The Week in the Gulf

A summary of the second week of the Persian Gulf War, which began Jan. 17 (the afternoon of Jan. 16 in the United States). The day-by-day summary begins Jan. 21: MONDAY: JAN. 21

Iraq broadcast possibly forced statements by captured American pilots that criticized the allied war effort.

Patriot missiles thwarted Iraq’s early-morning missile attack aimed at Saudi Arabia.

Iraq said it scattered prisoners of war at targeted areas.



Iraqis fired six Scud missiles into Saudi Arabia before dawn. All were either intercepted or fell in unpopulated areas.

An Iraqi Scud missile evaded the U.S. Patriot anti-missile defense system and struck near Tel Aviv, leaving three people dead and wounding almost 100.

Iraq set some Kuwaiti oil facilities ablaze.



Early-morning skies cleared, and U.S. warplanes thundered off on more bombing runs against Iraq.

Two Americans were wounded in a clash with an Iraqi patrol just inside Saudi Arabia. Six Iraqis were captured.

About 50 Iraqi aircraft, out of an estimated 800, were reported destroyed.

After some 12,000 sorties, Gen. Colin L. Powell, chairman of the Joint Chiefs of Staff, said allied forces had achieved air superiority and now intended to focus attacks on Iraqi ground forces around Kuwait.

About 10:30 p.m. Israeli time, for the fourth time since the Gulf War started, Israel came under an Iraqi missile barrage. No one was reported injured. Air raid sirens also sounded at about the same time in Saudi Arabia.

Fire continued to rage at an oil field in southern Kuwait.



A brief skirmish high above the Persian Gulf marked a series of firsts in the war: the first attempted Iraqi combat jet attack, the first air-to-air kill by a Saudi pilot and the first double kill by any coalition flier. The clash involved a Saudi pilot who shot down two Iraqi jets carrying Exocet missiles capable of sinking allied shipping in the gulf.

Kuwait’s news agency claimed that allied forces drove Iraqi troops from a Kuwaiti island, the first piece of emirate territory reported freed from Iraq occupation. A U.S. military spokesman said 51 Iraqis were taken prisoner and three were killed in a battle at the island and a raid on nearby minesweepers.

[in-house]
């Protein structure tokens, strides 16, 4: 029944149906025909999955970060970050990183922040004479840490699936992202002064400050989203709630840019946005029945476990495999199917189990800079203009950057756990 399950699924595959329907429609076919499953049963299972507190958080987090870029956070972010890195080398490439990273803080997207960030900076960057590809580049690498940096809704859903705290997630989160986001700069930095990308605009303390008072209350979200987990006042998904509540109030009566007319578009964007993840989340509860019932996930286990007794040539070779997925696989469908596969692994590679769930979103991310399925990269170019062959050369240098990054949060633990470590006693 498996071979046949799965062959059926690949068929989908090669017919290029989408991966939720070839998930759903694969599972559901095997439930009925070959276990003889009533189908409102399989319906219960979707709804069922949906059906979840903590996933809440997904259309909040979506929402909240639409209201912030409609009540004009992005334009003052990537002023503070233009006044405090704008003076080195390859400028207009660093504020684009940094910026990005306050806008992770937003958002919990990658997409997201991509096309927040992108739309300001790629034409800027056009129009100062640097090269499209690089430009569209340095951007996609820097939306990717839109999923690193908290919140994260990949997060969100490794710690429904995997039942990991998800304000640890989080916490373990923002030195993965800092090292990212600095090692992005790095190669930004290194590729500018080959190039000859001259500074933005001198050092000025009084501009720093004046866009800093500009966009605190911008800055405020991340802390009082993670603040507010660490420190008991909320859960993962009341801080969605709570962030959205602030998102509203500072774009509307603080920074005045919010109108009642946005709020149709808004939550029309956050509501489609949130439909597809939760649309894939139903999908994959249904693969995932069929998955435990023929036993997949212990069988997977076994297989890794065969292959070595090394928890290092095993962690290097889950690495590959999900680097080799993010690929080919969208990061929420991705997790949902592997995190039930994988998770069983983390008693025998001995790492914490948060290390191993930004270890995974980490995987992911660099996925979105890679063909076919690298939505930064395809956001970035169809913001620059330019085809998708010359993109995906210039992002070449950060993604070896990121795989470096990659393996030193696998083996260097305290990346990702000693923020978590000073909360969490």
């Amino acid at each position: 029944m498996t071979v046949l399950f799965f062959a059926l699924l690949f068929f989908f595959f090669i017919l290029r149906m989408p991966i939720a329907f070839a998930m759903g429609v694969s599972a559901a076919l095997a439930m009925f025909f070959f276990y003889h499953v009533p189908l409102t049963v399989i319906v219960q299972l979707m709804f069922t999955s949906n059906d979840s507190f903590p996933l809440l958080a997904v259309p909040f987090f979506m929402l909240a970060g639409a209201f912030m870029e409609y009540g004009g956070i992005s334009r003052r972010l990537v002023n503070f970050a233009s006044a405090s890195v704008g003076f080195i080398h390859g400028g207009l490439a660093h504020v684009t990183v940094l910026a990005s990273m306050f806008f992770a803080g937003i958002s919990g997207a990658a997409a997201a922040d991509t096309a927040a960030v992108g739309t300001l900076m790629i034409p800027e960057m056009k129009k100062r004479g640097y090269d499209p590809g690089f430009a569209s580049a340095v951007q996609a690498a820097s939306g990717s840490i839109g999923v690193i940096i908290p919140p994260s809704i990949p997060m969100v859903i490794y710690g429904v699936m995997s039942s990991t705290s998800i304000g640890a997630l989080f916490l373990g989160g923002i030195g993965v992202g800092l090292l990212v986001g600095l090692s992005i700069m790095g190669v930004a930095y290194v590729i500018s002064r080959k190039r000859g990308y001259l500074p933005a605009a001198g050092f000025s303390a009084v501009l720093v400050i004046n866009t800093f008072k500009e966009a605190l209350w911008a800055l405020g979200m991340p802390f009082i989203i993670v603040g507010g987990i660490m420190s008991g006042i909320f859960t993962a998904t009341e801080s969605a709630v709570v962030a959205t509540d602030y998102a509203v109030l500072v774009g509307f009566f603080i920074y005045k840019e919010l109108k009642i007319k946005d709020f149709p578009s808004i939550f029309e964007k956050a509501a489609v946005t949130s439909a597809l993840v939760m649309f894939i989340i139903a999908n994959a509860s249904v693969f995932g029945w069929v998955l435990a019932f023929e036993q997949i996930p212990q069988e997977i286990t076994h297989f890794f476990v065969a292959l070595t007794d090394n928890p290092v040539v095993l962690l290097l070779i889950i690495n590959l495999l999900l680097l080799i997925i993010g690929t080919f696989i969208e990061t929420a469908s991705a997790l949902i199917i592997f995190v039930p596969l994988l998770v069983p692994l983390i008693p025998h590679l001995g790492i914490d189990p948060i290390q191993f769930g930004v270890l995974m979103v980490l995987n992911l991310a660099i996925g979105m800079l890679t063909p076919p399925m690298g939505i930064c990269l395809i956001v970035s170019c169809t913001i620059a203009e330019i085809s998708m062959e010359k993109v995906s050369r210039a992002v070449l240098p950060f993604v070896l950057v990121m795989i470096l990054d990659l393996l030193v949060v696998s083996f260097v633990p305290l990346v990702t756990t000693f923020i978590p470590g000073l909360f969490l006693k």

Military officials claimed that Iraq sabotaged Kuwait’s main supertanker loading pier, dumping millions of barrels of crude oil into the Persian Gulf. Officials feared it could dwarf the 11-million-gallon Alaska oil spill from the Exxon Valdez tanker in 1989.

Missiles fired from western Iraq struck in the Tel Aviv and Haifa areas Friday, killing one Israeli and wounding 66. Saudi Arabia also was struck by Scuds. One person died in the attack near downtown Riyadh, the Saudis’ first missile fatality, and 30 were injured.

Many captured Iraqi soldiers were reportedly covered with lice when taken prisoner by allied forces. The POWs said they had been receiving only one a meal a day in Iraq.

The Pentagon said the past 24 hours allowed for the busiest day of the air campaign, with 2,707 sorties flown in good weather.

The exiled government of Kuwait gave $13.5 billion toward the Persian Gulf War effort.



“Smart” bombs were fired by U.S. F-111s at oil facilities in Kuwait to stop the spill of as much as 100,000 barrels of crude oil a day into the Persian Gulf. The slick had been drifting toward Saudi water plants, and part of it had already been reported ablaze.

Along the northern front lines, Iraqi forces and troops of the U.S.-led coalition exchanged harassment fire.


Two F-15 fighter jets shot down four Iraqi MIG-23s southeast of Baghdad, the top U.S. field commander reported. No American planes were lost in the past 48 hours, the allied command in Saudi Arabia said.

Roughly 39 Iraqi aircraft have flown to neighboring Iran since the war began, the allied command said. This included 23--most of them fighter aircraft--in the past 24 hours. They apparently were fleeing American air attacks or Saddam Hussein’s government.

Defense Secretary Dick Cheney conceded that air attacks alone would not drive Iraq out of Kuwait. But Cheney said the final go-ahead for a ground war remained a presidential decision.

British fliers apparently knocked out a Silkworm missile site in Iraq, a British commander reported. He said the Chinese-made missile could have posed a threat to allied navy or merchant ships.